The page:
April Action in ARCAville Aplenty
April Action in ARCAville Aplenty
Jim Romine wins the 100-lapper at Canfield Speedway (Ohio) in an Olds with Mike Little the polesitter. The next day at Dayton Speedway Ernie Derr wins the pole but rain shortens the scheduled 200-lap event with Bill Rexford’s Buick in front at lap 156.
In the ’56 season opener, Nelson Stacy wins the pole and Jack Harrison puts his Ford in victory lane at Salem Speedway, beginning an ARCA-Salem relationship that still exists. Harrison goes on to win the next event at Dayton, setting a new track record in qualifying.
Roz Howard wins at Broadway Speedway in Knoxville Tennessee and Jack Farris posts the victory at Dayton. Farris follows up with a win at Canfield, then Iggy Katona takes one at Canfield before Hershel White bests the field at Toledo Raceway Park. Bob James is fast qualifier at both Canfield and Toledo.
Don Oldenberg is polesitter and Harold Smith the winner in a Ford at Dayton, while Nelson Stacy take the pole and Chevy-driving Bob James the win at Canfield.
Nelson Stacy, in the midst of 3 consecutive MARC national driving championships, wins at Dayton before Fred Lorenzen’s Ford prevails at Langhorne Speedway in Pennsylvania. Stacy puts his Chevy back in the winner’s circle at Canfield to close out the month.
April 23, 1961: Paul Parks wins the pole and the race in his Ford at Powell Speedway in Powell, Ohio. Parks and his wife Dottie are among the pioneers in using two-way radio communication during race events.
A busy April begins with Curtis Turner’s win at Danville Speedway in Virginia. Iggy Katona takes the 100-lapper at Rock Hill Speedway in South Carolina, then Roy Wathen triumphs at Fairgrounds Speedway in Louisville Kentucky. Mike Klapak wins the pole and Dick Freeman the race at Canfield before Turner closes out the month with another victory in his Ford at Lakewood Speedway in Atlanta, Georgia.
Iggy Katona posts back-to-back wins in his Ford at Newport Speedway in Tennessee and Florence Speedway in Kentucky. Nook Walters takes the pole and Jack Bowsher the win at Canfield before Katona wins the pole and the race at Toledo Speedway. Ken Reiter caps the month’s activity with his victory at Fairgrounds Speedway in Louisville, Kentucky.
A pair of April contests result in a pair of Ford wins for Tom Dill at West Virginia Int’l Speedway in Parkersburg and for Jack Purcell at Fairgrounds Speedway in Louisville.
In a season dominated by Jack Bowsher, who goes on to win his 3rd straight national championship, April is a rarity as races are won by Dick Freeman at West Virginia Int’l Raceway in Ona and local favorite Andy Hampton at Fairgrounds Speedway in Louisville.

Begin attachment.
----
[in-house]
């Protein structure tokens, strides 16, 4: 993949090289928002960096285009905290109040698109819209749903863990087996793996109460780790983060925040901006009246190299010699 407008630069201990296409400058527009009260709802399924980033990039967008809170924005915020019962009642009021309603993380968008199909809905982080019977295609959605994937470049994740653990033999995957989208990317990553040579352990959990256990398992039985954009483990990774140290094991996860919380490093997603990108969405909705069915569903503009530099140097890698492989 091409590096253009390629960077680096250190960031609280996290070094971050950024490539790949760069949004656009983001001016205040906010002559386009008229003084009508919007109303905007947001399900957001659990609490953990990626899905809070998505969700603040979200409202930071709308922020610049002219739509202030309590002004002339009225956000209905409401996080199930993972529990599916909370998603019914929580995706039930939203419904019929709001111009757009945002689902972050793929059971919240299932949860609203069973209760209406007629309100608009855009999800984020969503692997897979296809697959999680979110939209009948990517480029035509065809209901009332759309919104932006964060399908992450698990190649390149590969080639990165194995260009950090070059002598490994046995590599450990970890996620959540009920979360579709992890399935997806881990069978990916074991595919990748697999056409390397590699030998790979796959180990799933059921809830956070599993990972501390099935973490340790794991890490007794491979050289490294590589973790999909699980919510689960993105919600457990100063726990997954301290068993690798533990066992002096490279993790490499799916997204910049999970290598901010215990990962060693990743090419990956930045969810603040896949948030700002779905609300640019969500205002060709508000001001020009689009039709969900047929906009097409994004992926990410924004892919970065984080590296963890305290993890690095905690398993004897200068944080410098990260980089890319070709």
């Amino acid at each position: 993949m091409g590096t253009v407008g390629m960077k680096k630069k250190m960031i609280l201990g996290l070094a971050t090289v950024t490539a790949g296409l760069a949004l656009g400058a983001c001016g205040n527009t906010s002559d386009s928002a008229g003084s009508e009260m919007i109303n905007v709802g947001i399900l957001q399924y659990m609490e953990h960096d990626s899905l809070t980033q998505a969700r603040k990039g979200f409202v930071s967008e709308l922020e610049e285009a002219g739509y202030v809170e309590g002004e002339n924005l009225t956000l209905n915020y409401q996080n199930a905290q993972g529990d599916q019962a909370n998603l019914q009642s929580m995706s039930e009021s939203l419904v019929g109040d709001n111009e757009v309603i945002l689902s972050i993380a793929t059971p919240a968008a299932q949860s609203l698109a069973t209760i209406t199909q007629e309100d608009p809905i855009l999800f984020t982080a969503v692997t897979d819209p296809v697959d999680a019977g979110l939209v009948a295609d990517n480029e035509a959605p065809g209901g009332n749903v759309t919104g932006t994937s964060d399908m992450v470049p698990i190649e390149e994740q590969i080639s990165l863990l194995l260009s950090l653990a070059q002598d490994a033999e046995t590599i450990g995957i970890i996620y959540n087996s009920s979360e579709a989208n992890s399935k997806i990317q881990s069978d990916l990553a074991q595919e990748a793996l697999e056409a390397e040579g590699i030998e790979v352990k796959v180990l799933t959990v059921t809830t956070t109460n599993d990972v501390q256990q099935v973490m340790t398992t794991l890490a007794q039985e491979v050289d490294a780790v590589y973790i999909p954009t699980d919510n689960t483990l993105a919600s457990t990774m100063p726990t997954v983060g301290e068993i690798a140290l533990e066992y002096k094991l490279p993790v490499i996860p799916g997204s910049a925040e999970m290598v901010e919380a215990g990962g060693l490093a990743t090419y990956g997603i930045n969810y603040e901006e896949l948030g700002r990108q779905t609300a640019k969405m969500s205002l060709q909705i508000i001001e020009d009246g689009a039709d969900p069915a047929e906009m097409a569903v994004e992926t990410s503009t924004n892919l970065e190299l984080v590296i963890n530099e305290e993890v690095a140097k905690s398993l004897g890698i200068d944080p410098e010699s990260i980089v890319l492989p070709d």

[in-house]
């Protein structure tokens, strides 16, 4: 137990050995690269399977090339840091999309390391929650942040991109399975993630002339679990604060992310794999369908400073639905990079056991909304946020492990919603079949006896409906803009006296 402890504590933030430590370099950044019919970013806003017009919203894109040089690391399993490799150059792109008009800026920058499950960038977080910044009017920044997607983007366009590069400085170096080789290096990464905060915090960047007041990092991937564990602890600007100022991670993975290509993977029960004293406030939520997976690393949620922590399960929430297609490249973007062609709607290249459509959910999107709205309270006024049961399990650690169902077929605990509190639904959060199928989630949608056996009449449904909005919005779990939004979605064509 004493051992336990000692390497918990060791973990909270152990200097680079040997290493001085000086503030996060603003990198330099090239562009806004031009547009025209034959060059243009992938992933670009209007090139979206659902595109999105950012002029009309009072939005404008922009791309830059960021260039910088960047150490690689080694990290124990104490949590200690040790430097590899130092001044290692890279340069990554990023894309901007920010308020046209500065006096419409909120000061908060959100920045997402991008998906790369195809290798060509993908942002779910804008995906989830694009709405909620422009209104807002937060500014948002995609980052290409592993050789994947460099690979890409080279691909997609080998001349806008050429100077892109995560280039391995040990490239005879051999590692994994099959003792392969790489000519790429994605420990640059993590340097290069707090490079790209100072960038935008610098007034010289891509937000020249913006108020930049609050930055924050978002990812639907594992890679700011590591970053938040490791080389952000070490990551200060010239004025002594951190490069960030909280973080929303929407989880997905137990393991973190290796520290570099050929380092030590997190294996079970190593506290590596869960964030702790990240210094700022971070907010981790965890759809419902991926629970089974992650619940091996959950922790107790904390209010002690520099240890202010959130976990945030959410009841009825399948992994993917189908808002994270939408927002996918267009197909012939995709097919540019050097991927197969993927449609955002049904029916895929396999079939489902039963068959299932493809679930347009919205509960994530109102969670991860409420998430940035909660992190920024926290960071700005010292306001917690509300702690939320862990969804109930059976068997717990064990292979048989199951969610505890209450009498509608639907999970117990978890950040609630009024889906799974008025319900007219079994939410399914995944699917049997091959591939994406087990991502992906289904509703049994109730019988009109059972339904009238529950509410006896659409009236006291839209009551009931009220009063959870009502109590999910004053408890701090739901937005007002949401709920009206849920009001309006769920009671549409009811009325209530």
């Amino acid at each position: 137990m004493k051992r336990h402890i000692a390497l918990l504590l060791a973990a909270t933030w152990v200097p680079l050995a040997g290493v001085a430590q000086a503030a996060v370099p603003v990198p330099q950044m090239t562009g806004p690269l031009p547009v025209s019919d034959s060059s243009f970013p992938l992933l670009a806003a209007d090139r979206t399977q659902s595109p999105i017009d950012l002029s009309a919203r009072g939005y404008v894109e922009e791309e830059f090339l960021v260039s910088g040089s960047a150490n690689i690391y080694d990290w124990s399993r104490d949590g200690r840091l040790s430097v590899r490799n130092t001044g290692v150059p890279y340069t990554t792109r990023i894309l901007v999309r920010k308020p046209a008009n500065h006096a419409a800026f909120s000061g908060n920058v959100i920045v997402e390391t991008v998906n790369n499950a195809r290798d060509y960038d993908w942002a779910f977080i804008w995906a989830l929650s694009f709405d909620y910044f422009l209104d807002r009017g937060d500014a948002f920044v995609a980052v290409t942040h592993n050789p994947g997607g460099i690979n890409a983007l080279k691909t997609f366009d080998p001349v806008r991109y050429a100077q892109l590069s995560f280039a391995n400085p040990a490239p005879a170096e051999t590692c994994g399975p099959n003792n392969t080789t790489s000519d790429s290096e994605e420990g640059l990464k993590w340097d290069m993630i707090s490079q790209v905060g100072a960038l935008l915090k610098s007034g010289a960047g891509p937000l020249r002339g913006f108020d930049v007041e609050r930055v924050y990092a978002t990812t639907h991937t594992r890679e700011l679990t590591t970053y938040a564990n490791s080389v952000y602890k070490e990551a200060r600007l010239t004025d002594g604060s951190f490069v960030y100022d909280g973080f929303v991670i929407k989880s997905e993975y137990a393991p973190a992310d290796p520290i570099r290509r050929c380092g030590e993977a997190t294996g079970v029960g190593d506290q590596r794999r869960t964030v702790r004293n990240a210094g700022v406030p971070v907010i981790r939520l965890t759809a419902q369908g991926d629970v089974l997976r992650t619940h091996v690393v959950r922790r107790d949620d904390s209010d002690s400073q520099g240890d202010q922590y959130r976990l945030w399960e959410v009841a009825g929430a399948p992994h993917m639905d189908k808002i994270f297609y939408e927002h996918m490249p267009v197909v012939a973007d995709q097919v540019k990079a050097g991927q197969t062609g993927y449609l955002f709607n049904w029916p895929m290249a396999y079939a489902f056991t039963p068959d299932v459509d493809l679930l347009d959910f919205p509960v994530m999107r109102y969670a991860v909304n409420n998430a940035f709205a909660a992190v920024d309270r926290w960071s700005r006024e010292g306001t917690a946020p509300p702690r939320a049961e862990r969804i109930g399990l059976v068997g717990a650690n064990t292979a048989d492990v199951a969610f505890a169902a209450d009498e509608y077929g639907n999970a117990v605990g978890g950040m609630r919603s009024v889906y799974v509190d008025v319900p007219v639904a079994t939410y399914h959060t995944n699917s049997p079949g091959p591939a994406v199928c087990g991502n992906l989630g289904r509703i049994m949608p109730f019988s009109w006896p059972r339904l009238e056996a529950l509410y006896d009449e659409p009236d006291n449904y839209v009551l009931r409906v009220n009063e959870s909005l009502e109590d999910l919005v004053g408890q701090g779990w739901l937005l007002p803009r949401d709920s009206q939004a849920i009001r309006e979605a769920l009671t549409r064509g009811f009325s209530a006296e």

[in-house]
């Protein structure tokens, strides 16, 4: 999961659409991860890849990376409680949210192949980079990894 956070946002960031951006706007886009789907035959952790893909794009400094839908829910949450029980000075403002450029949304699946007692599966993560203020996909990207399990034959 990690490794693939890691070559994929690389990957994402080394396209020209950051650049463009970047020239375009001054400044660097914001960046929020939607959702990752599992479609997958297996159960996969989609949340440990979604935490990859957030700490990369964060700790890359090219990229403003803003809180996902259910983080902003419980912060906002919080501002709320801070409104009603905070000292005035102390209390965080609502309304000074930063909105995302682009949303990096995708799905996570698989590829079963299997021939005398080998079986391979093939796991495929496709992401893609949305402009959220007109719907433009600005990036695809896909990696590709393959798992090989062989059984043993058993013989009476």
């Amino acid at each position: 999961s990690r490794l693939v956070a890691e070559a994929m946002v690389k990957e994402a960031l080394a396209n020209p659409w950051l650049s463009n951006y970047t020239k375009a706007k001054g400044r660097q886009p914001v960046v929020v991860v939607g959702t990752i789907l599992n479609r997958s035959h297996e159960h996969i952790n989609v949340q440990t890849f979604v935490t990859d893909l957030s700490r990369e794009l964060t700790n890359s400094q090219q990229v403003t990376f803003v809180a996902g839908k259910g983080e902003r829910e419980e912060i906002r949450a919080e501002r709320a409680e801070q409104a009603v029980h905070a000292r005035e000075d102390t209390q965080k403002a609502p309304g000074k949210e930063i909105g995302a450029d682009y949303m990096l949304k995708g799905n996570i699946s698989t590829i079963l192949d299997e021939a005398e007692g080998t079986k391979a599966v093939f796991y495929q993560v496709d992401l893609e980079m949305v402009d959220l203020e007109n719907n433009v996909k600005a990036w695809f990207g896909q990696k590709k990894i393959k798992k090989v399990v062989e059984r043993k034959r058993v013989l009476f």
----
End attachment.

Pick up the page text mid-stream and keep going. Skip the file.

April 1966 produces a pair of events with drivers winning both the pole and the race as Jack Purcell turns the trick at Fairgrounds Speedway in Louisville and Iggy Katona follows suit at Northern Kentucky Speedway in Florence.
Iggy Katona starts strong in his 1967 championship season with April victories at Meyers Speedway in Houston Texas, Northern Kentucky Speedway in Florence and Toledo Speedway. Les Snow wins at Corpus Christi Speedway in Texas and LaMarr Marshall is victorious at Fairgrounds Speedway in Louisville. Pole winners include Dick Freeman, Katona, Marshall and Dorus Wisecarver.
A trio of April ’68 events see Les Snow win at Kentucky Int’l Speedway in Florence and Dayton Speedway, but it is Benny Parsons winning the pole and the race at Salem Speedway to launch an effort which will see him win the national driving championship in one of the closest 4-way races in history. Final point totals of the 31-race season are Parsons 2925, Snow 2905, Andy Hampton 2805 and Iggy Katona 2800.
At Salem Speedway, Benny Parsons sets a new track record of 19.48 in qualifying but Les Snow wins the race, then nearby Fairgrounds Speedway in Louisville sees Bobby Watson’s Dodge win the pole and 100-lap race.
Ramo Stott wins at Alabama Int’l Motor Speedway in Talladega, then takes the pole and race win at Tri-County Speedway in Cincinnati Ohio. Bobby Watson caps the month by taking the pole and win at Toledo Speedway.
Ramo Stott wins the pole and the race at Salem Speedway in a season that will see him win the championship by only 30 points over Tom Bowsher. Bowsher wins at Tri-County Speedway in Cincinnati and at Toledo Speedway, with Andy Hampton and Stott splitting fast qualifying runs for the two events.
Ken Reiter wins the pole and local veteran Billy Clemons wins the race at Fairgrounds Speedway in Louisville. Les Snow sets a new Winchester Speedway ARCA qualifying record at 18.87 before Ralph Latham posts the victory.